A Bifunctional Carbon-Coated Separator for Lithium-Sulfur Cells and Methods of Making the Same
Physical Sciences : Materials and Compounds
Available for licensing
- Arumugam Manthiram, Ph.D. , Mechanical Engineering
- Sheng-Heng Chung , University of Texas at Austin
Sulfur is appealing as a high-capacity cathode for rechargeable lithium batteries. However, the commercialization of lithium-sulfur batteries is hampered by fast capacity fade during both dynamic cell cycling and static cell resting. The poor electrochemical stability is due to the polysulfide diffusion, leading to a short cycle life and server self-discharge.
To address these issues, current lithium-sulfur technology has focused on improving the electrical conductivity of the cathode and localizing the active material within the cathode region of the cell by synthesizing "composite" sulfur cathodes or applying novel cell configuration modifications.
Researchers at The University of Texas at Austin have presented the design of a bifunctional separator that integrates two necessary components already inside the cell. With no extra additives, this bifunctional separator allows the use of pure sulfur cathodes involving no complex composite synthesis process, provides a high initial discharge capacity with excellent dynamic stability, and facilitates a high reversible capacity with long cycle life.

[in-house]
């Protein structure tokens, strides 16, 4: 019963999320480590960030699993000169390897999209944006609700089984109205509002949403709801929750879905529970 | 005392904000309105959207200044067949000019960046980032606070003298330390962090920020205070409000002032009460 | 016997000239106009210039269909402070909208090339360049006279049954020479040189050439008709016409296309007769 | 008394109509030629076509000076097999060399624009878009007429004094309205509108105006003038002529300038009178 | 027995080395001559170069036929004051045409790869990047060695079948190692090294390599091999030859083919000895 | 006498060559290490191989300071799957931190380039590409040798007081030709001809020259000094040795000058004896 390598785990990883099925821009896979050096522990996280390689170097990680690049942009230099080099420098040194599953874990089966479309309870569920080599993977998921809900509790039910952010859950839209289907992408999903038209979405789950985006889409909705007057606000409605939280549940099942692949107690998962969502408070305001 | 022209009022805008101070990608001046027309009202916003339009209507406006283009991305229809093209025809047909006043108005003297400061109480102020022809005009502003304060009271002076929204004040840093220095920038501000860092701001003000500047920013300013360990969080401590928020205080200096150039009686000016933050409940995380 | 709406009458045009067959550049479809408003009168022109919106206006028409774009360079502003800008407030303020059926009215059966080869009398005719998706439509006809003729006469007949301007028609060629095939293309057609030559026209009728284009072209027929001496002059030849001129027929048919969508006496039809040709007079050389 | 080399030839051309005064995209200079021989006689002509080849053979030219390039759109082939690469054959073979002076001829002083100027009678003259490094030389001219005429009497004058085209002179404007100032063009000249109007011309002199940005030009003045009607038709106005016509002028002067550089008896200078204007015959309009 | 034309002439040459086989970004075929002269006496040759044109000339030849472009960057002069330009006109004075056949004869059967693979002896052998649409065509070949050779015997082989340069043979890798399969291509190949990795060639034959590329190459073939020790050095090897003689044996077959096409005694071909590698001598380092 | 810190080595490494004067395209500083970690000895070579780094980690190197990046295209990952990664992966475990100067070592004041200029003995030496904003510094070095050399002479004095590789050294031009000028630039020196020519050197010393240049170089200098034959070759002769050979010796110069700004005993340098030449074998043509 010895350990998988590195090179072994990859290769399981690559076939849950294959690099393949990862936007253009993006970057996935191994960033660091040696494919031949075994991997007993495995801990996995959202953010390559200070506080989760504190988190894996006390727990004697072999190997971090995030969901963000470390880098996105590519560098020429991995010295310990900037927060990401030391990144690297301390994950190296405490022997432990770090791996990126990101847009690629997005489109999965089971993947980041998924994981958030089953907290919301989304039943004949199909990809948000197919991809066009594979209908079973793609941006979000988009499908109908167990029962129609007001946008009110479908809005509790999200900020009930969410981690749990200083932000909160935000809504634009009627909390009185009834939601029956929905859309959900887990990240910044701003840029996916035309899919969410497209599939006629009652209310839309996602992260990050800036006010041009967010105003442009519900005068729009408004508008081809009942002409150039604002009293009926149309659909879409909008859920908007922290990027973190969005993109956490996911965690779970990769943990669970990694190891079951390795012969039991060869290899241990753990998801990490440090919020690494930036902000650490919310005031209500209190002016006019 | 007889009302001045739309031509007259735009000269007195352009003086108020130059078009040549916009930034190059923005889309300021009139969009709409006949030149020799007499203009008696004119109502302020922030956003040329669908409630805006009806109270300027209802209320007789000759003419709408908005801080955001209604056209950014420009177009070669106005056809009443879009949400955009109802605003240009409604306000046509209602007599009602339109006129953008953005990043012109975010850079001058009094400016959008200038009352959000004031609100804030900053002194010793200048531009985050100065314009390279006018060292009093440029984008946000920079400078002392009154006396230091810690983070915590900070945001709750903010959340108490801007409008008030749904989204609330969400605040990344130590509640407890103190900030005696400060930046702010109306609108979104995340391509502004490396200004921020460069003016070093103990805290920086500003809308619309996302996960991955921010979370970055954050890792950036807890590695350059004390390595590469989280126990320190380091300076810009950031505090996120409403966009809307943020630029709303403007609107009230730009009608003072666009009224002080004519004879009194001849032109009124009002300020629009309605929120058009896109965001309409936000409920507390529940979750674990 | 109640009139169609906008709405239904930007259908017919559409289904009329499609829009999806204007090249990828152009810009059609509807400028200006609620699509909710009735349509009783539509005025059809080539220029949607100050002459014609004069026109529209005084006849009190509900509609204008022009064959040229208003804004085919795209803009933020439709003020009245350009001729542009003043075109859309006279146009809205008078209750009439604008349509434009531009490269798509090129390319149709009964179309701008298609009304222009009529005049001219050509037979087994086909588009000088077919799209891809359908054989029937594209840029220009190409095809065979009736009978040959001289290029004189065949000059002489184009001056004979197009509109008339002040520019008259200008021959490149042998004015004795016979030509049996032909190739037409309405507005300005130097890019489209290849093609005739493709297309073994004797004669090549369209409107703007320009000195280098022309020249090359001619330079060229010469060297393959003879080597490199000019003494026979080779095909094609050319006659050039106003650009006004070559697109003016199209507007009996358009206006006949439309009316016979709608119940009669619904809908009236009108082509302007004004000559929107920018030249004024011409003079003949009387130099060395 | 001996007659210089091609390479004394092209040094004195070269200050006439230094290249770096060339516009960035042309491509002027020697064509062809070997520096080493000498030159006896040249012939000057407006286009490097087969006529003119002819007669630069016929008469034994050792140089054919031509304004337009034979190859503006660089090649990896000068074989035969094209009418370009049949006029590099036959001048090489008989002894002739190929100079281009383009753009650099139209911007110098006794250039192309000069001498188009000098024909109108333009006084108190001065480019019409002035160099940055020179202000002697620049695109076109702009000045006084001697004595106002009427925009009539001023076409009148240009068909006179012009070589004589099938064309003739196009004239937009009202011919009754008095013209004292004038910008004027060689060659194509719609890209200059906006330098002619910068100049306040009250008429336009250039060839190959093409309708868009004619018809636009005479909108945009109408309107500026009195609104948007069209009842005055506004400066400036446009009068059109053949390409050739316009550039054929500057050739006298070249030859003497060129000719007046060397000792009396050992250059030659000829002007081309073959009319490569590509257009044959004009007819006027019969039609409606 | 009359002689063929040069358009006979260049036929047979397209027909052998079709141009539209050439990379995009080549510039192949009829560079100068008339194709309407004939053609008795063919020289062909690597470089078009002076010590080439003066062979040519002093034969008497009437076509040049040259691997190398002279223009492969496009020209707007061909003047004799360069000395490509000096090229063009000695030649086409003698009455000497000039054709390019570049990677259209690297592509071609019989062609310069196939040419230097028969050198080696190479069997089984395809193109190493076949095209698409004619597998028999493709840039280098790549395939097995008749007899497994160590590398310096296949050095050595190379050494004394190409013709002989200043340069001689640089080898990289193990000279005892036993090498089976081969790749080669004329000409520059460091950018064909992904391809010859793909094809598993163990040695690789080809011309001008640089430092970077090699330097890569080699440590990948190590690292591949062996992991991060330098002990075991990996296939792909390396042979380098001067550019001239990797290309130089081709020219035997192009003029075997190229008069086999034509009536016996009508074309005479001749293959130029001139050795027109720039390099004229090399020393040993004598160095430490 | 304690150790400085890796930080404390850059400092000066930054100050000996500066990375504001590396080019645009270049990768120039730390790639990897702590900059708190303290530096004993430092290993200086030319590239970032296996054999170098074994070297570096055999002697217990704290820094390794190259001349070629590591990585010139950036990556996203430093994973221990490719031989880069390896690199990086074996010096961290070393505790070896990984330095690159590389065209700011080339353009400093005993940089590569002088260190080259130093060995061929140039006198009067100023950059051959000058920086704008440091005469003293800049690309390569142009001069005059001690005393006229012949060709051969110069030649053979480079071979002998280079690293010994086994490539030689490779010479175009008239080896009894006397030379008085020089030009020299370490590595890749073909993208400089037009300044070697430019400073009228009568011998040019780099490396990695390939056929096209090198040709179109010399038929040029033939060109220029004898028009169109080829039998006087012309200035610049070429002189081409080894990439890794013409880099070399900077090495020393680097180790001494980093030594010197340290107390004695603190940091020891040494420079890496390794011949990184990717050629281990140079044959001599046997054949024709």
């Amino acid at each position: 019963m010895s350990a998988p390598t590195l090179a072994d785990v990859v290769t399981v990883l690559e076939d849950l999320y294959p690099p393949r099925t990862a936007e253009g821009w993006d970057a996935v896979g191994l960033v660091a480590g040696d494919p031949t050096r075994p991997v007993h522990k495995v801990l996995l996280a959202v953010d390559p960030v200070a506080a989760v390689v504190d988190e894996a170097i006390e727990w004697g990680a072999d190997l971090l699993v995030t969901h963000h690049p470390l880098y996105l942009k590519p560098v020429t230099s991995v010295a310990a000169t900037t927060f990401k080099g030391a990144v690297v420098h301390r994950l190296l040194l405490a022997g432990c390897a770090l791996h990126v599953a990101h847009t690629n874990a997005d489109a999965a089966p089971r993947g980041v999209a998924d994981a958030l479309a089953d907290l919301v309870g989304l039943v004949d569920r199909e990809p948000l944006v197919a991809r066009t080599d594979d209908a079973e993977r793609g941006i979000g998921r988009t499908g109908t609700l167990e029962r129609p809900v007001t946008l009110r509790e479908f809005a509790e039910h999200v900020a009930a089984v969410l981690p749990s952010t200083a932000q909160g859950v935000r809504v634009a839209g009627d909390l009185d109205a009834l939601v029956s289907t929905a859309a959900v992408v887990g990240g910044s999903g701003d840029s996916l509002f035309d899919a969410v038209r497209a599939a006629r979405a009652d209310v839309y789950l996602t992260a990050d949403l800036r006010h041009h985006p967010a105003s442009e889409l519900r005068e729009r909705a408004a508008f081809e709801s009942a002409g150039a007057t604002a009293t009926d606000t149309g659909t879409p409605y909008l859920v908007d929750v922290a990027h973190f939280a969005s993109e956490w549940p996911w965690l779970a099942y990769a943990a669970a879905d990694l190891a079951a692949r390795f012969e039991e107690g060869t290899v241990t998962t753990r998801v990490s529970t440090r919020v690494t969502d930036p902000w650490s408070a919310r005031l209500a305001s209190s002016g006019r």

This also overcomes the drawbacks of the low sulfur content issue of the composite cathodes and the added significant weight of the free-standing components employed in cell modifications.
- Excellent cell performance
- Overcomes the drawbacks of reducing the overall energy density
- Low cost
- Time efficient
- No extra additives and no toxic treatment
- Use of pure sulfur cathode with excellent dynamic electrochemical stability
- Low self-discharge rate and outstanding static electrochemical stability
Companies involved with lithium-ion batteries, lithium-sulfur batteries, and electrochemical energy storage systems for grid energy storage.